# Change ezjail's symlink to a mountable directory
rm $BUILD_JAIL_PATH/usr/ports
mkdir $BUILD_JAIL_PATH/usr/ports

mount -t nullfs $JAIL_PATH/basejail/usr/ports $BUILD_JAIL_PATH/usr/ports
mount -t unionfs $PACKAGE_DIR_PATH $BUILD_DIR_PATH/usr/ports

The other nasty bit is actually building the packages within a jail from within an unjailed script. All it should take is a couple of for loops to configure and then package everything –

for PORT in $PACKAGE_LIST ; do
    cd /usr/ports/$PORT 
    make config-recursive
done

for PORT in $PACKAGE_LIST ; do
    cd /usr/ports/$PORT 
    make BATCH=yes package-recursive clean
done

Unfortunately, the ezjail-admin console command uses execvf to spawn a jailed process rather than sh -c (which is probably the way the jail command it uses internally does it), so you have to explicitly pass it the sh -c stuff, followed by the argument.

And I couldn’t figure out how the fuck to quote the nice big chunk of code properly, so I took a slightly different route — just cat it all into a file within the jail, then execute that script directly with ezjail-admin console. It’s retarded, but it works.

[source]

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February 19th, 2009 | Category: Random

I think I might have mono, lol. Been incredibly fatigued with more phlegm than normal and a soft, dry cough. I’ve more appetite than usual, but I’m attributing that to an increase in physical activity the past couple weeks.

Anyway, I was Googling around yesterday and, sure enough, found some other legacy Perl scripts which have some nice vulnerabilities:

use CGI;
$query = new CGI;
$target = $query->param('link');
$TARGETPAGE = "../$target";
open(INFILE, "$TARGETPAGE") || die "bogus file supplied: $TARGETPAGE";
while(<INFILE>){ print STDOUT $_; }
close(INFILE);

Basically, it’s the nicest thing they could have done — send an unchecked user string to Perl’s open function. open has this awesome feature called a “pipe open”, whereby if the last character is a |, the filename is passed to sh -c and the file descriptor for the new process’s stdout is bound.

Anyway I had a nice long writeup about the machine in question but fucking WordPress is a faggy piece of software and ate the goddamn post. Spoiler it’s running FreeBSD 4.7 and is actually properly set up — Apache and MySQL are running in a jail, so even after rooting the machinejail I can’t get tentacles into the kernel to properly compromise it (and I was so looking forward to stretching my legs with a nice FreeBSD kernel module in C). If only our machines at work were set up so nicely.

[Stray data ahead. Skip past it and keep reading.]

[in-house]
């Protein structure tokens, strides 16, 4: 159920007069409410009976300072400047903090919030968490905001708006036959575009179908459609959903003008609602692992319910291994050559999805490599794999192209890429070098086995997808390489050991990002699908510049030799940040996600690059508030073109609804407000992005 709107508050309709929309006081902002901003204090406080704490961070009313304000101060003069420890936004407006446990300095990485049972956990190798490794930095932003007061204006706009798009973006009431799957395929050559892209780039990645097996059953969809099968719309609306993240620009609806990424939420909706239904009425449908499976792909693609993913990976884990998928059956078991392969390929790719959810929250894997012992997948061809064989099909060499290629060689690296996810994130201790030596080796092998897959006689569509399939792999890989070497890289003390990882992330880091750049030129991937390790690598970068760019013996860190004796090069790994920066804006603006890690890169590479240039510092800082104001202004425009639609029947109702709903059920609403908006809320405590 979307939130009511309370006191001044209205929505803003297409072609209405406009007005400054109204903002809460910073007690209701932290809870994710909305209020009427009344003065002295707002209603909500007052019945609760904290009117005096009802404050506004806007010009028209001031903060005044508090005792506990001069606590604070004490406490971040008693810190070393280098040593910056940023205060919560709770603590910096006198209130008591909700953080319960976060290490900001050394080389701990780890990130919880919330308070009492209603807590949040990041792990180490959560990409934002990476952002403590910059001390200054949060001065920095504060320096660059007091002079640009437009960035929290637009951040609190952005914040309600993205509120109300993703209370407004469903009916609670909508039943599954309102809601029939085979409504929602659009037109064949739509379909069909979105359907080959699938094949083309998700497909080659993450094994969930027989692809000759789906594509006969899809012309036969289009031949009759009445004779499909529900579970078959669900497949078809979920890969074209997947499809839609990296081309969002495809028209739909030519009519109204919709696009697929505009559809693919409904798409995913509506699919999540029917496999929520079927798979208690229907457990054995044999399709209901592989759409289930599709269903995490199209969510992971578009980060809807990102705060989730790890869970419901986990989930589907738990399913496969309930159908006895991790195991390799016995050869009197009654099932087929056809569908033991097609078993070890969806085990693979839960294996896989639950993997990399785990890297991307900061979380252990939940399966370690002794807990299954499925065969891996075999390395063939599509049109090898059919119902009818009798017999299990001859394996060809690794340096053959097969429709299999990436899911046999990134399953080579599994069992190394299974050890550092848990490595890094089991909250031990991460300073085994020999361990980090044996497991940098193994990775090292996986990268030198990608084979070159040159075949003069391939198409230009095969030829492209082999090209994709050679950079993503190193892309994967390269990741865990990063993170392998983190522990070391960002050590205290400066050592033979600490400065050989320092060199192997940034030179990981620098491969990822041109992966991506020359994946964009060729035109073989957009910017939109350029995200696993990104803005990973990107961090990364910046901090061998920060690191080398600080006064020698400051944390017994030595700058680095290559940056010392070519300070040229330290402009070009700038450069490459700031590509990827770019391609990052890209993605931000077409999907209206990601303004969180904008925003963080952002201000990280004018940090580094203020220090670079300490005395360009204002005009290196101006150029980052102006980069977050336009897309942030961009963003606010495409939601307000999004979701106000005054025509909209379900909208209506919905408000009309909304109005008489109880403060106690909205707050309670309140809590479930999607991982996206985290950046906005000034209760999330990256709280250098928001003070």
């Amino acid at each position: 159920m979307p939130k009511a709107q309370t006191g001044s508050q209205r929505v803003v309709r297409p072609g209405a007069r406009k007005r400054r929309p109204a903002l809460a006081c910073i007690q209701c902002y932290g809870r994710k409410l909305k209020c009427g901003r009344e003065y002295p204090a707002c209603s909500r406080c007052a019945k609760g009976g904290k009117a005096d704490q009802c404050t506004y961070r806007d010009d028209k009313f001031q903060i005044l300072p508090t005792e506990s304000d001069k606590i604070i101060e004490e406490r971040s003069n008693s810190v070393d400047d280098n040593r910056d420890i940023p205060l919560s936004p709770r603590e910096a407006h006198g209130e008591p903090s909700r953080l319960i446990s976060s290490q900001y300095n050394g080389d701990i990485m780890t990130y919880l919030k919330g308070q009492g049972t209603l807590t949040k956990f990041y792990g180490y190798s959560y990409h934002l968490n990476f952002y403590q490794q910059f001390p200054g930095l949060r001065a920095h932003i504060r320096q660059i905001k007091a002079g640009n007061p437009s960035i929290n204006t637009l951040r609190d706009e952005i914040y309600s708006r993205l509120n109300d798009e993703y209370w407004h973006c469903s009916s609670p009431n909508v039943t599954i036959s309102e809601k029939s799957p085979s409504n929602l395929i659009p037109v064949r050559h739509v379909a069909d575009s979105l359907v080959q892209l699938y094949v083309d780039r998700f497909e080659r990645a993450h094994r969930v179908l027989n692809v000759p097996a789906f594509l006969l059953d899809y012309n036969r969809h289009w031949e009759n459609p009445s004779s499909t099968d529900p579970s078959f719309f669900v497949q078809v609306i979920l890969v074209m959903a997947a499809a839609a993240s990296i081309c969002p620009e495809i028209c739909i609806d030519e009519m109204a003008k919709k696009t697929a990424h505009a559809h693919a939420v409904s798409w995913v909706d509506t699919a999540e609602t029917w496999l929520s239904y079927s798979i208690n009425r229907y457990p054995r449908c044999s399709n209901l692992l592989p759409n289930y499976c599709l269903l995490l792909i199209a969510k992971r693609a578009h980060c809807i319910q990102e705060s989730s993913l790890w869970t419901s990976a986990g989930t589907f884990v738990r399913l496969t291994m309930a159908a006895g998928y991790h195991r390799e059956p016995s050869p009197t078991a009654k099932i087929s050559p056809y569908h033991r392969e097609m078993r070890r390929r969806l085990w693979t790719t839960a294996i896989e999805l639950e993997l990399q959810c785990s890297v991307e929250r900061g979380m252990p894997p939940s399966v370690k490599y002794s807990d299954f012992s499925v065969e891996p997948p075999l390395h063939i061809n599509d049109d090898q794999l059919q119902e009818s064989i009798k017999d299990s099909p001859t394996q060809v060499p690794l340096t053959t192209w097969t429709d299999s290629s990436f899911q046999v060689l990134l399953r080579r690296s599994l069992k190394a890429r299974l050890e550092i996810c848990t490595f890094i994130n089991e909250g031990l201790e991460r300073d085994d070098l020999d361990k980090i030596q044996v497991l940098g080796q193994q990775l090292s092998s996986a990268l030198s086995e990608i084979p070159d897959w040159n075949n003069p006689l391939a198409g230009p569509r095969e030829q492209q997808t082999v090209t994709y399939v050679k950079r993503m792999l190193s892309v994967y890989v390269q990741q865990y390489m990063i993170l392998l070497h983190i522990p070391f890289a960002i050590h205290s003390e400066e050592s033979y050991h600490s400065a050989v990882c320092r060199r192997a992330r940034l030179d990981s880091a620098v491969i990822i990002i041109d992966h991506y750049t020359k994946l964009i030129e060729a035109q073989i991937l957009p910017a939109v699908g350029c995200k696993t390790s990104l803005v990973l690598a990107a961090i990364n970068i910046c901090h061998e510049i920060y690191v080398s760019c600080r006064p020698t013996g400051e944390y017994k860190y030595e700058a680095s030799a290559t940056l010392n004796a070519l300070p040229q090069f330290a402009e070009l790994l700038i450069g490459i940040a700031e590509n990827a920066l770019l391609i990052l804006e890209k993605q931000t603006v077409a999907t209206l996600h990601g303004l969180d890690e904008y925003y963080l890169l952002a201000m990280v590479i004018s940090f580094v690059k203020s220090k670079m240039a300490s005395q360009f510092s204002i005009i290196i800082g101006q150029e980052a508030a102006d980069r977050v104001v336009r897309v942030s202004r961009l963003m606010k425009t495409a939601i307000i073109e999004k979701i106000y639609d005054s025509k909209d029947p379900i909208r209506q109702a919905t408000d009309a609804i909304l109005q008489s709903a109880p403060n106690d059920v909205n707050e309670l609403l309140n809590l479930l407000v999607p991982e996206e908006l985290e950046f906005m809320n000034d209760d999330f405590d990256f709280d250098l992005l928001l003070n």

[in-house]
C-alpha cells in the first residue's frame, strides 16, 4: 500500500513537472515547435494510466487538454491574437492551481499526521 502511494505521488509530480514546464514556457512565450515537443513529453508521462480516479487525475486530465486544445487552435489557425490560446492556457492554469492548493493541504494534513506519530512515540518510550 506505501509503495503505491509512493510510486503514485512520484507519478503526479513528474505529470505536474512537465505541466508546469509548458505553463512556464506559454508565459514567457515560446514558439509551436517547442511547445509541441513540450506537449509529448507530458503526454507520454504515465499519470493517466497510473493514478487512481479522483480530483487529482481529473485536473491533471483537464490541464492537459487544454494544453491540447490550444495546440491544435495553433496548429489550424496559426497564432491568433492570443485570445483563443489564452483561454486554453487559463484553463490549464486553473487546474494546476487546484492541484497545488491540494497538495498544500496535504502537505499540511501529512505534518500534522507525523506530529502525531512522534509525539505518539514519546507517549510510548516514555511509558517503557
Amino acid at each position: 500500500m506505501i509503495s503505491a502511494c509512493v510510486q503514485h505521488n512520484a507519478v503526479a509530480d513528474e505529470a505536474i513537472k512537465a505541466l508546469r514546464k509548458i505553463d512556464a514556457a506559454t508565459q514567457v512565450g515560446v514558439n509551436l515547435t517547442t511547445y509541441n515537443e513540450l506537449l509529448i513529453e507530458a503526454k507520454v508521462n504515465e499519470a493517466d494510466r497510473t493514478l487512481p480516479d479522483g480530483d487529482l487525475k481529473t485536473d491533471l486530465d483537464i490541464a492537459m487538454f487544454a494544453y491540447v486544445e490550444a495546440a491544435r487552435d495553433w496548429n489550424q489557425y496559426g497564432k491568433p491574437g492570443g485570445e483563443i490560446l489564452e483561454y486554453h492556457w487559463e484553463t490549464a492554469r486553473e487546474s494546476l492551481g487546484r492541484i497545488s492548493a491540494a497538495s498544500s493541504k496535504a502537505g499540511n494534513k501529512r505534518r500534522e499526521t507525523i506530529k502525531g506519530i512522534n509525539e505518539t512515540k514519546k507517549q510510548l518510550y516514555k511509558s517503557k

boring nyoro~n

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February 17th, 2009 | Category: Random

If you remember back, some of our sister libraries have incompetitent system administers or something. I’ve been spending today migrating some of our legacy systems off one of their old machines (ie, scraping it lol) and while I was waiting for my scripts to go I decided to poke around the machine again.

A quick svn st in the cgi-local directory showed that someone had dropped something in there named sys.pl. Popped open the file in vi and saw that it was a CGI-Telnet instance (with the default password still set lol). So I popped open a web browser and logged in.

Now, there isn’t that much you can do with the apache user (or any other limited user), and really, I think they’ve gotten used to having the machine hacked. Breaking into the damn thing is fairly trivial — it’s got a soft and chewy outside. Today’s goal was to take a bite out of the soft and chewy center and get myself root access to really scare the shit out of their pants (especially since their production svn repo is hosted on this machine).

Unfortunately, it took me all of 20 seconds to root the box. /etc/httpd/conf/httpd.conf is owned by the apache user, which means I just had to change the User/Group directives to run as root/wheel and crash+restart Apache to get root. It was so boring I didn’t even bother try doing it. So I told my boss and had a good laugh about it, followed by a quick-spoken “our services are off that machine, right?”

Yeah, they’re off that machine.

I love caramel.